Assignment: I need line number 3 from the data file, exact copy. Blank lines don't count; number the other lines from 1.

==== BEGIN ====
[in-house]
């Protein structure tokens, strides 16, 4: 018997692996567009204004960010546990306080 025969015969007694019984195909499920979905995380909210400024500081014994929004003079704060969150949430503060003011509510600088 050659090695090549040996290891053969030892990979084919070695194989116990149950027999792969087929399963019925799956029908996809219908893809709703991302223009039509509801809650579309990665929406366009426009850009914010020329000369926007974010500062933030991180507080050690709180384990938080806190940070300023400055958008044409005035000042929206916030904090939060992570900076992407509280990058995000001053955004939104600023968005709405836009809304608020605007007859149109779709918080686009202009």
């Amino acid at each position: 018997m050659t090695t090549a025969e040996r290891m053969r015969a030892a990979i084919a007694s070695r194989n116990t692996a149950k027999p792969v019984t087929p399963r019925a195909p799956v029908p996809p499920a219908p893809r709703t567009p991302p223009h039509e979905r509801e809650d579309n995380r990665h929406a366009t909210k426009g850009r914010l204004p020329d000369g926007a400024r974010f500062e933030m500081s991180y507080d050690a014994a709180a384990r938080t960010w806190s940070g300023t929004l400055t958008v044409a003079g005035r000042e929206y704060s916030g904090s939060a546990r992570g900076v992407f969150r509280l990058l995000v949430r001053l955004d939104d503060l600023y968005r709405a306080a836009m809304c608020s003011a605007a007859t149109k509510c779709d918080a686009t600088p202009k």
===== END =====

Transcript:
């Amino acid at each position: 018997m050659t090695t090549a025969e040996r290891m053969r015969a030892a990979i084919a007694s070695r194989n116990t692996a149950k027999p792969v019984t087929p399963r019925a195909p799956v029908p996809p499920a219908p893809r709703t567009p991302p223009h039509e979905r509801e809650d579309n995380r990665h929406a366009t909210k426009g850009r914010l204004p020329d000369g926007a400024r974010f500062e933030m500081s991180y507080d050690a014994a709180a384990r938080t960010w806190s940070g300023t929004l400055t958008v044409a003079g005035r000042e929206y704060s916030g904090s939060a546990r992570g900076v992407f969150r509280l990058l995000v949430r001053l955004d939104d503060l600023y968005r709405a306080a836009m809304c608020s003011a605007a007859t149109k509510c779709d918080a686009t600088p202009k």